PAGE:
I am reminded of so many forgotten women in today’s age. Most obviously to me are the missing and murdered aboriginal women of whom our governments and local forces wish to forget. These are some of the forgotten women in our time. Their stories have been pushed to the wayside in the hopes that no one would notice. Their lives did not matter to the governments in their time, but they do matter to God, and therefore to us. Their lives deserve God’s grace and equal recognition. And the fact of the matter is this: we are Jesus’ hands and feet. We are the ones who need to step up and recognise their dignity and support it in any way we can. Through Jesus and the Spirit, we are God’s action in this world and we need to spend it in a way that illumines the world to God’s all-encompassing love.

As Sarah Bessey states early on, patriarchy is not God’s dream for humanity. Jesus’ actions demonstrate that and his example, over and over again, informs us of the inherent and equal dignity women have in God’s eyes. God’s plan for us is waaay beyond anything we can imagine. God’s dreams for us follow suite to the image of the mustard seed. If only we had the faith to believe…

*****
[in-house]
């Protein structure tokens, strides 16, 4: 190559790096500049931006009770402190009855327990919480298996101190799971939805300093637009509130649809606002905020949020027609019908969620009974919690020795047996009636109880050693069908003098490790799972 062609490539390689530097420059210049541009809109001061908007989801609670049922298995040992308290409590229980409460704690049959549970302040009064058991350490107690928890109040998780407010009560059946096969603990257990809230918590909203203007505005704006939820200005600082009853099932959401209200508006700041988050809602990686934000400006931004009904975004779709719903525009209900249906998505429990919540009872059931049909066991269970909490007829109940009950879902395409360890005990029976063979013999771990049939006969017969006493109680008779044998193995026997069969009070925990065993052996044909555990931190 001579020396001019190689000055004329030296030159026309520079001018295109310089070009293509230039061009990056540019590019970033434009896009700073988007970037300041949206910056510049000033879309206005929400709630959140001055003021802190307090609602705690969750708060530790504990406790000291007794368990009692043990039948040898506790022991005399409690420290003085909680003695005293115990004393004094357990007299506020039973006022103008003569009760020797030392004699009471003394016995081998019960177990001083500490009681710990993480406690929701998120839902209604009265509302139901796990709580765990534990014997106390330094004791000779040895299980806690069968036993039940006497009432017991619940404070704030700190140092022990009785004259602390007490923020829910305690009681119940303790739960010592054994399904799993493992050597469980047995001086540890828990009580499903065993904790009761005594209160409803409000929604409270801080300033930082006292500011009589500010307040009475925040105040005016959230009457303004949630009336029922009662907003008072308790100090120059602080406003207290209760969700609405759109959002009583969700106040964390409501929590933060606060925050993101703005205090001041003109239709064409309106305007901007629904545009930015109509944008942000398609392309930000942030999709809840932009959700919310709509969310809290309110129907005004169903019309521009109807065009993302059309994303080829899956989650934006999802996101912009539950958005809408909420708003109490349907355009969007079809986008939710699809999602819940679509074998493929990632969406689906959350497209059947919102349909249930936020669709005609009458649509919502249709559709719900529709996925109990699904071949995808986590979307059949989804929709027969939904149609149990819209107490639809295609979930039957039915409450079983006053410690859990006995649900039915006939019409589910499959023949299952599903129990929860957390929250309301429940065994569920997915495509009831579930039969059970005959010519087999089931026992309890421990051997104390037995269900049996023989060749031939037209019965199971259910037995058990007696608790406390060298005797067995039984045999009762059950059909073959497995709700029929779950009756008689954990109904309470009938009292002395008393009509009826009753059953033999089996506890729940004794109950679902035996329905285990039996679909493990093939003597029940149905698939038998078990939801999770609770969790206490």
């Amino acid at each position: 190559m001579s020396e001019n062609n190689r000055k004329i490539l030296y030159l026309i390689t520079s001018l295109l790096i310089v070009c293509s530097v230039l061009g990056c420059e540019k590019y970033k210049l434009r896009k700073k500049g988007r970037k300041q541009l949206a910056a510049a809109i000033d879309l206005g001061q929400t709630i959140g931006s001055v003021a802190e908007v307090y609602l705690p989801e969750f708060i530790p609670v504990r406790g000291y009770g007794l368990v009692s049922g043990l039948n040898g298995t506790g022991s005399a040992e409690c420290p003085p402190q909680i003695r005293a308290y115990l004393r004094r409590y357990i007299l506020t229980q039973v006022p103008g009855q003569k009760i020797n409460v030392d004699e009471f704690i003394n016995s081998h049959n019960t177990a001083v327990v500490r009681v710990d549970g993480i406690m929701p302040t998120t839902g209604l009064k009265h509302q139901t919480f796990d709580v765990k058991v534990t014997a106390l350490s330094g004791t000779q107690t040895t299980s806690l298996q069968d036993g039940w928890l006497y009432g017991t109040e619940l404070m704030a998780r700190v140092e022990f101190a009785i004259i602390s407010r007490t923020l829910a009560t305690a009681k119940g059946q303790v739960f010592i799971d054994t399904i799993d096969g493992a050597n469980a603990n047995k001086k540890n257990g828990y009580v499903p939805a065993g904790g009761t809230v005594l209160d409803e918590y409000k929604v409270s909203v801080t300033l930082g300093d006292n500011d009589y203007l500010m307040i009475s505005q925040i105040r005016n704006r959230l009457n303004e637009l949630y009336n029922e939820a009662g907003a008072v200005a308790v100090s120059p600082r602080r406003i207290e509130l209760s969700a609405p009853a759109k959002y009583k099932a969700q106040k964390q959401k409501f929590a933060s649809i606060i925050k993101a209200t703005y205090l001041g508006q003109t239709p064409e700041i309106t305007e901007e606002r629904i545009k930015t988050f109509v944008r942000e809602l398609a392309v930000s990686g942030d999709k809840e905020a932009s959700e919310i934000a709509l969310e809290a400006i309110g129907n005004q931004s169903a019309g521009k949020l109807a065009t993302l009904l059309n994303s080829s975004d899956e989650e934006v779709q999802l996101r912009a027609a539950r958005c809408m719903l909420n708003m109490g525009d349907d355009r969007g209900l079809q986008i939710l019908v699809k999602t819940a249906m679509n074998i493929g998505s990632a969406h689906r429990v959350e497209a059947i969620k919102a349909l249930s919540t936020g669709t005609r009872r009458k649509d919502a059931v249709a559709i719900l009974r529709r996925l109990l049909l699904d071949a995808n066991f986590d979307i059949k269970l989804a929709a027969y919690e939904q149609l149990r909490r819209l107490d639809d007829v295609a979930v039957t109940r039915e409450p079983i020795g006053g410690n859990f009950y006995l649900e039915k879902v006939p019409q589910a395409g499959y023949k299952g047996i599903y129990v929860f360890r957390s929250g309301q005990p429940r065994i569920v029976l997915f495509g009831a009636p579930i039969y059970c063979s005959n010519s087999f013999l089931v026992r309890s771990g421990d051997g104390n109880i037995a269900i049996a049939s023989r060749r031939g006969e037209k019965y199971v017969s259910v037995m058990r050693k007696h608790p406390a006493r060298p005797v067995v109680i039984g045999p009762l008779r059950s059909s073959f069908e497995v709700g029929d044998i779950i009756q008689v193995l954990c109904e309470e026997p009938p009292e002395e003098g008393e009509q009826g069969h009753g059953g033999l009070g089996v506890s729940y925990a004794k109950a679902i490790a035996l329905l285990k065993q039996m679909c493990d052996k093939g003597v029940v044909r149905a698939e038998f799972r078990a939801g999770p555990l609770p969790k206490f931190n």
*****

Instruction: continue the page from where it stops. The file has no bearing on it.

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Lenten Reflection

winterI wrote a short Lenten reflection on the Gospel for today (Matthew 25: 31-46) for Mike at I Am Third. Head over there for a short time of prayer for Lent today! Mike is offering a great daily source of prayer on his website for Lent – be sure to take advantage of it!

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Interview with a 5-year-old Spencer

Our big boy turned 5 at the beginning of this month. It’s crazy how quickly time continues to go by. If you follow me on twitter or facebook, you’ll know he has a recent love for sweatpants, and I think in total he’s received 5 pairs this birthday. He is loving them like crazy.

As I did last year on his 4th birthday, I asked him some interview questions to reflect his current interests and thoughts. 2015-02-02 14.18.41What is your favourite colour?


What is your favourite toy?


What is your favourite food?


What kind of food do you not like?


What do you want to do when you grow up?

Be a car racer guy.

What do you like to do with Daddy?

Go to work (occasionally he attends Andy’s work with him).

What do you like to do with Mommy?

Doing school.

What does Daddy do?

He works at the church and he works at home.

What does Mommy do?

Works at home and cleans up everything. And sweeps the floor.

What does Felicity do?

She crawls around and finds stuff and eats stuff.

What does Cassia do?

She plays with me.

What does Spencer do?

Play with Cassia.